Steve Smith is unlikely for the third Test. Picture: Ian Kington
Steve Smith is unlikely for the third Test. Picture: Ian Kington

Risk factor set to keep Smith grounded for Leeds

Steve Smith is highly likely to be ruled out of the third Ashes Test despite Cricket Australia declining to stipulate a minimum time frame on concussion.

If Smith was playing for England a line would have been put through his name automatically because the Test starts in just two days' time and the ECB mandates no return inside six days of concussion symptoms being recorded.

CA on the other hand does not specify a return to play minimum, sparking some confusion among experts.

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However, rather than leaving the door ajar for Smith to make a miracle recovery, News Corp Australia understands the rationale behind Australia's policy is in fact, increasing vigilance.

Cricket experts in Australia - who have spearheaded concussion reforms across the game - argue the standard six-day minimum common in the NRL and NFL works for those sports because there is a week between matches, but in cricket where Tests can be three or four days apart, they fear mandated stand-down periods could deter players from self-reporting symptoms.

Just because it's not written in stone, Cricket Australia players take between seven to eight days on average to return after concussion and that evidence alone suggests Smith's chances of playing at Headingley are extremely remote.

Respected physio Brien Seeney says the potential risk of "second impact syndrome" are so dire that no doctor would put Smith back in the Jofra Archer firing line until absolutely certain symptoms had passed.

"The biggest risk that people talk about is second impact syndrome," Seeney said.

"That can occur if an athlete experiences a second head injury before complete recovery from the initial head injury.

"It's relatively rare and it's not something you see all that often. But worst-case scenario you start to talk about death, which obviously no medical professional would put a player in that position.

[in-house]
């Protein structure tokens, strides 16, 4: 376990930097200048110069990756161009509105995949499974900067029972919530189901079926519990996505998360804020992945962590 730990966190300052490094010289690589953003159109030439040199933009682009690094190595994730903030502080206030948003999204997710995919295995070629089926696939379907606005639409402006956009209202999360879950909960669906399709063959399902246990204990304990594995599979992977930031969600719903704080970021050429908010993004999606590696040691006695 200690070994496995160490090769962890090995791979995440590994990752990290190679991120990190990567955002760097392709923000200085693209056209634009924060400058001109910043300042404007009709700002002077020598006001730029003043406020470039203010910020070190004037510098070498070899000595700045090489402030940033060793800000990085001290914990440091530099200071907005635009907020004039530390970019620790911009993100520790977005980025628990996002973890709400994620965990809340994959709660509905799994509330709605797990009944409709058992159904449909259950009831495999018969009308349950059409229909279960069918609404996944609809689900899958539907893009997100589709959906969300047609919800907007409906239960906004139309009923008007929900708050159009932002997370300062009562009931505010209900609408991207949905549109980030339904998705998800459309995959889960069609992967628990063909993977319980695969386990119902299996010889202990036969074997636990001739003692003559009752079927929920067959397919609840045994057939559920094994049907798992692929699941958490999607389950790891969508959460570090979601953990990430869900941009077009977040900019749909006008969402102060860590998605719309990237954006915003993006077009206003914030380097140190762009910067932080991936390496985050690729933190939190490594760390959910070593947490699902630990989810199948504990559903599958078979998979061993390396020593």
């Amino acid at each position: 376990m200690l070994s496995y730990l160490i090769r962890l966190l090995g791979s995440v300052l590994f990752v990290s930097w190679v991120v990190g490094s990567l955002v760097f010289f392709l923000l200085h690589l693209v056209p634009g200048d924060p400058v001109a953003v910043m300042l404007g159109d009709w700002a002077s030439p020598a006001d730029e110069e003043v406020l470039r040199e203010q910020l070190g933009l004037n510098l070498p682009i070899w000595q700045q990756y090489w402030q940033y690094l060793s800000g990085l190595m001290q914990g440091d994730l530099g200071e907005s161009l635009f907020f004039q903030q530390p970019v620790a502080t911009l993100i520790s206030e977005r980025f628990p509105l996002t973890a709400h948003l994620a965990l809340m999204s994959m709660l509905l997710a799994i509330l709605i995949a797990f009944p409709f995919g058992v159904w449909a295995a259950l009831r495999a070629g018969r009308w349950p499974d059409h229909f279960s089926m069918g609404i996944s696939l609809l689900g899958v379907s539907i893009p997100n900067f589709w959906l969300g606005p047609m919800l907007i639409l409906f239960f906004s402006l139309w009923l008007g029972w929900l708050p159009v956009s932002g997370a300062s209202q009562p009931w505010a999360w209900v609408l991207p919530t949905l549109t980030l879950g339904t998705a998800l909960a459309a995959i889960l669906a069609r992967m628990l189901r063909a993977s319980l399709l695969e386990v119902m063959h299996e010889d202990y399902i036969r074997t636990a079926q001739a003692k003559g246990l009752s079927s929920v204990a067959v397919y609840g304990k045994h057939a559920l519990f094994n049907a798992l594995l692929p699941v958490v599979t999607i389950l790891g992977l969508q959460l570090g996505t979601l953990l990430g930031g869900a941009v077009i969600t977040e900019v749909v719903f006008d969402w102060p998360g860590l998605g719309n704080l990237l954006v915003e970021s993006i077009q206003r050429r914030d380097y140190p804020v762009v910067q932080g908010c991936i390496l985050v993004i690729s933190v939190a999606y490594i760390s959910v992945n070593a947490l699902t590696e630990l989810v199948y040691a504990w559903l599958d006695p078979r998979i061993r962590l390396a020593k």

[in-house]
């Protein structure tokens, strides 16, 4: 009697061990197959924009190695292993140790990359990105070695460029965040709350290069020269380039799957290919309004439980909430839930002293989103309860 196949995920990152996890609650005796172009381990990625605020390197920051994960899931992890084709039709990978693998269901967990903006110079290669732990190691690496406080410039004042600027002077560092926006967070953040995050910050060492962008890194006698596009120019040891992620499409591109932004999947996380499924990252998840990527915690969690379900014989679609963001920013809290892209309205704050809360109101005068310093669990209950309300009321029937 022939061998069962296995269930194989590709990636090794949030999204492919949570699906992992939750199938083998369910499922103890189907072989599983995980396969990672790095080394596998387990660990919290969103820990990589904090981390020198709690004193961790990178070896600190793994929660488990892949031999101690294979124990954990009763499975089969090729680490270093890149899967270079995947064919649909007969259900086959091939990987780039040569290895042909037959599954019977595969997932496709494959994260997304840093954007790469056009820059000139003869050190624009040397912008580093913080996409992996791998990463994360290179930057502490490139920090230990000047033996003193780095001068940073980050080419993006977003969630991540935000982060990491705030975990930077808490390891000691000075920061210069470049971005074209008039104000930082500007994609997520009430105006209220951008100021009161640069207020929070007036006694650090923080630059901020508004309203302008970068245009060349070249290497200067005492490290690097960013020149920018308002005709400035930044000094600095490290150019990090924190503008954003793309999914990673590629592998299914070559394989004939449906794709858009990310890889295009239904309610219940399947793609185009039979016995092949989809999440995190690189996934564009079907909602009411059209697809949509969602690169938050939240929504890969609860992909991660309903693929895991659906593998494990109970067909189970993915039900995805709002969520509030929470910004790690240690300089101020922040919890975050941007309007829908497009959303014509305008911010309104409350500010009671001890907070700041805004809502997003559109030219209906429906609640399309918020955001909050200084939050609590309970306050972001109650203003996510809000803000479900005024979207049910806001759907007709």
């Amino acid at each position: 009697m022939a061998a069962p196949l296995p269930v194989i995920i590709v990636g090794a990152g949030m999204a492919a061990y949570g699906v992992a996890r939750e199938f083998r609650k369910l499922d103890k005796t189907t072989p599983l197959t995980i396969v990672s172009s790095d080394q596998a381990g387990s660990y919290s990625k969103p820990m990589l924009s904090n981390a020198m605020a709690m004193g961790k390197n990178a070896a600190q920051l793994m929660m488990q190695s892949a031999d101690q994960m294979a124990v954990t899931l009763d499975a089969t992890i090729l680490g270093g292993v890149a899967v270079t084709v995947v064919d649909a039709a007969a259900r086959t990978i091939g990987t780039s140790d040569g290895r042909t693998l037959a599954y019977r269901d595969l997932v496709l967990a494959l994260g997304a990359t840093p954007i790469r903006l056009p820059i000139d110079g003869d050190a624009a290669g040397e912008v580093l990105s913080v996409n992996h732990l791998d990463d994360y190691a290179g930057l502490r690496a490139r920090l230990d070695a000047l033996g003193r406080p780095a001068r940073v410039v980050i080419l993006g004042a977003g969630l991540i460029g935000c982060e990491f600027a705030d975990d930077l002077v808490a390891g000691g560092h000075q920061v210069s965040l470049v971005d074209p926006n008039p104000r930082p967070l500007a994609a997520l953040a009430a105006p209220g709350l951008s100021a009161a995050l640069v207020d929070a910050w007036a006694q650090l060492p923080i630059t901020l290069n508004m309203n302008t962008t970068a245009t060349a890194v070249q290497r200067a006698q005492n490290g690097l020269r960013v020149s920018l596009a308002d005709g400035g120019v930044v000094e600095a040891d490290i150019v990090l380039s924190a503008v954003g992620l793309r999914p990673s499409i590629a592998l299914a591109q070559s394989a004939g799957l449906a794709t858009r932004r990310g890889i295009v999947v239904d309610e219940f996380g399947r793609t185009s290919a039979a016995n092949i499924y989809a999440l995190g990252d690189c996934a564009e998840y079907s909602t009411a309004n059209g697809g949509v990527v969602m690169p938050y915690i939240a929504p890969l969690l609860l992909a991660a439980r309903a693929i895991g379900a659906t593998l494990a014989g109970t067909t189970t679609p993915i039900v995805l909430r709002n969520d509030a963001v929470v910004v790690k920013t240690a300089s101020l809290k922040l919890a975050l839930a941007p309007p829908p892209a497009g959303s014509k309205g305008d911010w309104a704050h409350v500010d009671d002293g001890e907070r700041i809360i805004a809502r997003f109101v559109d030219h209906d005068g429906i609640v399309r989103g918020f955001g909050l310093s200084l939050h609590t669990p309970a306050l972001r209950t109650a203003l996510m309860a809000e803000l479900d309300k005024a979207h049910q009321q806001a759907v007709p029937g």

Australia will likely take a cautious approach with Smith. Picture: Ryan Pierse
Australia will likely take a cautious approach with Smith. Picture: Ryan Pierse

"That's the worst-case scenario and it's important to stress that it's very, very rare. But the most important thing to do is give the brain time to recover … and not put them in harm's way before symptoms have subsided and full recovery is achieved."

Australia's Test team appears poised for a major setback but its credibility in the new world of concussion management continues to be enhanced.

CA officials focus on persistent testing of players who have suffered head impact.

Smith is not allowed to partake in any form of training until 24 hours after his last symptoms and even then, he must return gradually.

Questions have been asked over why Smith was allowed to return to batting on day four, only to be ruled out on day five with a "delayed concussion."

However, this is a dilemma that confronts all sport and Cricket Australia's chief medical officer, Alex Kountouris says doctors would be overreacting if they pulled out every batsman who is hit on the head.

"The reality is only about one in five or one in six head impacts end up in concussions," Kountouris said.

"If we pulled out every player who had head impact, we'd be pulling out 80 per cent of players who don't have a concussion. That would be an over-reaction.

"Delayed concussions are part of any sport."